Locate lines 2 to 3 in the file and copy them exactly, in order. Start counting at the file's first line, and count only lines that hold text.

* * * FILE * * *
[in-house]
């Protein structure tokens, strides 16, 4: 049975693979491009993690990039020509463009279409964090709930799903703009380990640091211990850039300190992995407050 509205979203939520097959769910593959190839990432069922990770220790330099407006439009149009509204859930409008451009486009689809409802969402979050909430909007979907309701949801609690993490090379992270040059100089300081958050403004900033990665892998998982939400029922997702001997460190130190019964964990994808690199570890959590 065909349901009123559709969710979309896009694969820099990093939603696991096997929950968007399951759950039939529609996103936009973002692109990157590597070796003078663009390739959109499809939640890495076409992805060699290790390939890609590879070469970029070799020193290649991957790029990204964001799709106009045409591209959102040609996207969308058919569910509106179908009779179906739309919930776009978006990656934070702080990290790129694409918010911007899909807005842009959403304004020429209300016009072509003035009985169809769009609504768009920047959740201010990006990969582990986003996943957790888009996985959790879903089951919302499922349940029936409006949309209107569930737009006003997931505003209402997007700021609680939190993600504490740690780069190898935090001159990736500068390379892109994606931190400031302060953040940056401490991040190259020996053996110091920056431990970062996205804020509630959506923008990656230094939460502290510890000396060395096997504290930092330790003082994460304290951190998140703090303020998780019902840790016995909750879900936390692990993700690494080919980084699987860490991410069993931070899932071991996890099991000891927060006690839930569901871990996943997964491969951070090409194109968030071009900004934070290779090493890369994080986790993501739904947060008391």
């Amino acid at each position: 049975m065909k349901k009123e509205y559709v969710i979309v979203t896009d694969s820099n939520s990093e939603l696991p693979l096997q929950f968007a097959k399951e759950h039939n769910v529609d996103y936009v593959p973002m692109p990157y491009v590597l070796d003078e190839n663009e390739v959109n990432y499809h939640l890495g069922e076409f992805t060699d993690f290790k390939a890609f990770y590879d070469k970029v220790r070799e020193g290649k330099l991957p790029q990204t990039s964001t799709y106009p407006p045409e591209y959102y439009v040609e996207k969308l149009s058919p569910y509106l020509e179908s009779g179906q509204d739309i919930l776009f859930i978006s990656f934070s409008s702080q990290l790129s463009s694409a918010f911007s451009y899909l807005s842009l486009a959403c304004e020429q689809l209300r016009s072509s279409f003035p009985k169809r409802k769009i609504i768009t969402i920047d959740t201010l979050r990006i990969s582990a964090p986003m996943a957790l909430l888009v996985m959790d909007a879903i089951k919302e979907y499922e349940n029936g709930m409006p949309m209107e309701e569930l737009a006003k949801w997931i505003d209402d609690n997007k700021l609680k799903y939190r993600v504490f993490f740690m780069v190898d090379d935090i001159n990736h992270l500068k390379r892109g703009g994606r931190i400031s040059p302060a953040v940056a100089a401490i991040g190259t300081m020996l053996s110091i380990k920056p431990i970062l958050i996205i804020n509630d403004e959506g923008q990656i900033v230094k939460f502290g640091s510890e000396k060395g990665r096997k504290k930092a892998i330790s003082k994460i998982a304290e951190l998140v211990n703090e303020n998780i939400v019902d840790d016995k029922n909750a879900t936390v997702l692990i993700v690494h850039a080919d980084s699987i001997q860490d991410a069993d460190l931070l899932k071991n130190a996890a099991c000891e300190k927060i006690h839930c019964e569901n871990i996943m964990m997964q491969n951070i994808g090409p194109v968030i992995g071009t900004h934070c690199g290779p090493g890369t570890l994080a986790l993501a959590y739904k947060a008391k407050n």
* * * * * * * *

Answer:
């Protein structure tokens, strides 16, 4: 049975693979491009993690990039020509463009279409964090709930799903703009380990640091211990850039300190992995407050 509205979203939520097959769910593959190839990432069922990770220790330099407006439009149009509204859930409008451009486009689809409802969402979050909430909007979907309701949801609690993490090379992270040059100089300081958050403004900033990665892998998982939400029922997702001997460190130190019964964990994808690199570890959590 065909349901009123559709969710979309896009694969820099990093939603696991096997929950968007399951759950039939529609996103936009973002692109990157590597070796003078663009390739959109499809939640890495076409992805060699290790390939890609590879070469970029070799020193290649991957790029990204964001799709106009045409591209959102040609996207969308058919569910509106179908009779179906739309919930776009978006990656934070702080990290790129694409918010911007899909807005842009959403304004020429209300016009072509003035009985169809769009609504768009920047959740201010990006990969582990986003996943957790888009996985959790879903089951919302499922349940029936409006949309209107569930737009006003997931505003209402997007700021609680939190993600504490740690780069190898935090001159990736500068390379892109994606931190400031302060953040940056401490991040190259020996053996110091920056431990970062996205804020509630959506923008990656230094939460502290510890000396060395096997504290930092330790003082994460304290951190998140703090303020998780019902840790016995909750879900936390692990993700690494080919980084699987860490991410069993931070899932071991996890099991000891927060006690839930569901871990996943997964491969951070090409194109968030071009900004934070290779090493890369994080986790993501739904947060008391």
């Amino acid at each position: 049975m065909k349901k009123e509205y559709v969710i979309v979203t896009d694969s820099n939520s990093e939603l696991p693979l096997q929950f968007a097959k399951e759950h039939n769910v529609d996103y936009v593959p973002m692109p990157y491009v590597l070796d003078e190839n663009e390739v959109n990432y499809h939640l890495g069922e076409f992805t060699d993690f290790k390939a890609f990770y590879d070469k970029v220790r070799e020193g290649k330099l991957p790029q990204t990039s964001t799709y106009p407006p045409e591209y959102y439009v040609e996207k969308l149009s058919p569910y509106l020509e179908s009779g179906q509204d739309i919930l776009f859930i978006s990656f934070s409008s702080q990290l790129s463009s694409a918010f911007s451009y899909l807005s842009l486009a959403c304004e020429q689809l209300r016009s072509s279409f003035p009985k169809r409802k769009i609504i768009t969402i920047d959740t201010l979050r990006i990969s582990a964090p986003m996943a957790l909430l888009v996985m959790d909007a879903i089951k919302e979907y499922e349940n029936g709930m409006p949309m209107e309701e569930l737009a006003k949801w997931i505003d209402d609690n997007k700021l609680k799903y939190r993600v504490f993490f740690m780069v190898d090379d935090i001159n990736h992270l500068k390379r892109g703009g994606r931190i400031s040059p302060a953040v940056a100089a401490i991040g190259t300081m020996l053996s110091i380990k920056p431990i970062l958050i996205i804020n509630d403004e959506g923008q990656i900033v230094k939460f502290g640091s510890e000396k060395g990665r096997k504290k930092a892998i330790s003082k994460i998982a304290e951190l998140v211990n703090e303020n998780i939400v019902d840790d016995k029922n909750a879900t936390v997702l692990i993700v690494h850039a080919d980084s699987i001997q860490d991410a069993d460190l931070l899932k071991n130190a996890a099991c000891e300190k927060i006690h839930c019964e569901n871990i996943m964990m997964q491969n951070i994808g090409p194109v968030i992995g071009t900004h934070c690199g290779p090493g890369t570890l994080a986790l993501a959590y739904k947060a008391k407050n």